Reviewed in the United States on July 3, 2006
I've got a lot of 242 albums, and the one that gets the most play is their most recent studio album, "Pulse." This record and its companion tend to sit in my CD wallets for months on end.
I popped this puppy back into the CD player today, and felt compelled to write this review.
The sound on this album is really interesting. The production, for starters, sounds as if Front 242 were trying to take on the production values of "Psalm 69" by Ministry, which is strange indeed. De Meyer's and 23's vocals are aggressive and grainy, and the vast layers of sound sometimes melt and flow with each other. The album's style is also worth mentioning. I often thought of this album as Front's attempt to create a commercially successful record, but no more. Despite the appearance of some tradtional rock structures, Daniel's and Patrick's masterful electronics pulse with energy, bright synthesizers chirping above their ultra-heavy beats. The basslines are gorgeous, the guitar sounds fit well. The music has an epic, rushing, revolutionary militant style, totally different from the sounds of "Offical Version," "Front by Front," or "Tyranny >For You<."
On top of all this masterful programming, De Meyer's lyrics and vocals are, I would argue, in top form. His voice has a much better studio sound than live, in my opinion, and even here, in 1993, a decade after the band's birth, his voice had not yet become a stylized trademark of the industrial sound. He sounds like a person here, and his lyrics... oh, his lyrics...
On the opener "Crapage," a huge, stomping, fast, killer song with grainy vocals, De Meyer sings tribute to some ideal political leader, a great, peaceful man or woman, whose great military prowess is required, a power that will crush any evil that opposes it. De Meyer expresses his confidence in his leader, summoning that unknown strength which the world so needs.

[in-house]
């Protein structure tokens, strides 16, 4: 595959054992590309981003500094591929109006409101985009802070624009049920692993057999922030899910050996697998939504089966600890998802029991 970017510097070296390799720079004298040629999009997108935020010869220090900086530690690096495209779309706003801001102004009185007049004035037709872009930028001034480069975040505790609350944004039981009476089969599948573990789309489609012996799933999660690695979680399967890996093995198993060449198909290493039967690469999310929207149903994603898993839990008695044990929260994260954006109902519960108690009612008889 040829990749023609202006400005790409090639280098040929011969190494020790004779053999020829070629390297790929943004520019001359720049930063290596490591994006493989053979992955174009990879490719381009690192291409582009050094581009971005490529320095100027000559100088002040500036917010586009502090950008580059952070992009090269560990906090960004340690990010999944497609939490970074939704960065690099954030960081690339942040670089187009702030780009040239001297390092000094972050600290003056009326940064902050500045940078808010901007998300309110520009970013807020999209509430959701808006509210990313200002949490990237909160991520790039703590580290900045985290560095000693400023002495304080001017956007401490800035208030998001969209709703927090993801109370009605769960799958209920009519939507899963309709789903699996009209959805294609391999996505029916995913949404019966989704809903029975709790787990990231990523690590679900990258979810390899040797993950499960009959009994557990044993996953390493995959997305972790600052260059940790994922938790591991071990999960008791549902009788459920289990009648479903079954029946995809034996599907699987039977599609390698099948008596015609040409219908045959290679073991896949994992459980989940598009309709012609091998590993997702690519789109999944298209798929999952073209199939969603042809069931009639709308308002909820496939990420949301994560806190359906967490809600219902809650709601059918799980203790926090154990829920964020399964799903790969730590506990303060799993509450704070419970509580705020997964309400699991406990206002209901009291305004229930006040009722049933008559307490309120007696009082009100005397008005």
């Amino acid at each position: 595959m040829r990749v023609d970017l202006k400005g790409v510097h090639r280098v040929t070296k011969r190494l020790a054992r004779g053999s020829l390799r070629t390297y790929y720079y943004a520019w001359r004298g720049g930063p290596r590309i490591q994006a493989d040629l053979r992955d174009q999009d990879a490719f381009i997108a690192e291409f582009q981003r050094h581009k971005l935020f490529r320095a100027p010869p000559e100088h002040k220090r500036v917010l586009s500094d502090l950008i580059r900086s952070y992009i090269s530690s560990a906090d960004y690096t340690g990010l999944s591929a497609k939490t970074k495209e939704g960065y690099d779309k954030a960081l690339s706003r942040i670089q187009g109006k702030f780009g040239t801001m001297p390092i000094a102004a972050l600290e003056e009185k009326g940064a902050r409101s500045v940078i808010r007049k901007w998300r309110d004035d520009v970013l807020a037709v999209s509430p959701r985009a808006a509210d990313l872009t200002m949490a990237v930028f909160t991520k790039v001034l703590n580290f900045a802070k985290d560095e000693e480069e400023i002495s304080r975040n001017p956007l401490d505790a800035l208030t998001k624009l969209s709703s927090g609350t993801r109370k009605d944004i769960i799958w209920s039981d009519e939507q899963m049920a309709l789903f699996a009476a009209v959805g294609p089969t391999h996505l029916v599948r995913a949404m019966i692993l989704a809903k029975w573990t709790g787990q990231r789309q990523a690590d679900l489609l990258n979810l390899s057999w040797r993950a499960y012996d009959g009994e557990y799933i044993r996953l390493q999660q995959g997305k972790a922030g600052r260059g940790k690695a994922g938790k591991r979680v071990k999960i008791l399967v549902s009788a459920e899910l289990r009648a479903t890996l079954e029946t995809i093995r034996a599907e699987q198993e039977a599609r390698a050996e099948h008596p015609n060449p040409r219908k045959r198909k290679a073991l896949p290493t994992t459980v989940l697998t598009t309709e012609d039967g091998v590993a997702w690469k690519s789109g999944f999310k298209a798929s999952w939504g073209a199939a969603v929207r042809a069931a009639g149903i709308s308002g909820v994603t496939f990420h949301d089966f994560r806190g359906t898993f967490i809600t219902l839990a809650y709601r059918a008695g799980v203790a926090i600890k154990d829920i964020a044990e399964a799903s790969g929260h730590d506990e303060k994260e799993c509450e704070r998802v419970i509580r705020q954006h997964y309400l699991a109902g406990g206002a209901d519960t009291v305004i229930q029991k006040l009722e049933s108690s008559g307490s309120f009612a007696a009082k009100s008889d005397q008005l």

And this song is typical of the rhythm and power of this album. Themes of internal conflict and Front 242's trademark vague aggression recur, but don't feel stale here but new and awesome. Track 6, "Stratoscape," is your first break from the intensity, but the beautiful programming of this track won't let you go. "Hymn," the next song, brings the military, revolutionary theme back, with THE most epic chorus I have ever heard. Listen carefully! You only get to hear it once in all its glory.
From there, the album takes on a slightly different tone, a darker and more brooding sound, almost hearkening back to "Official Version." But the nonvocal mix of "Crapage" and the insane "Pussy Whipped Mix" of "Religion" will soon get your mental boots stomping again, your passion for revolution reignited.
If you're a 242 fan, this album might throw you off at first. Stick with it, and you will be rewarded.
If you aren't, this album is a great piece of music. I can recommend it to you if you're a fan of metal, punk, industrial, or even radio-oriented rock. Front 242 are a great, great band, and this album is a mostly accessible epic gem.
Oh, and as for the title of the album, it's easy to figure out. 01=A, 02=B, etc.
While you might think the deciphered title to be a little juvenile, unnecessary, or offensive... it IS the overall theme of the album!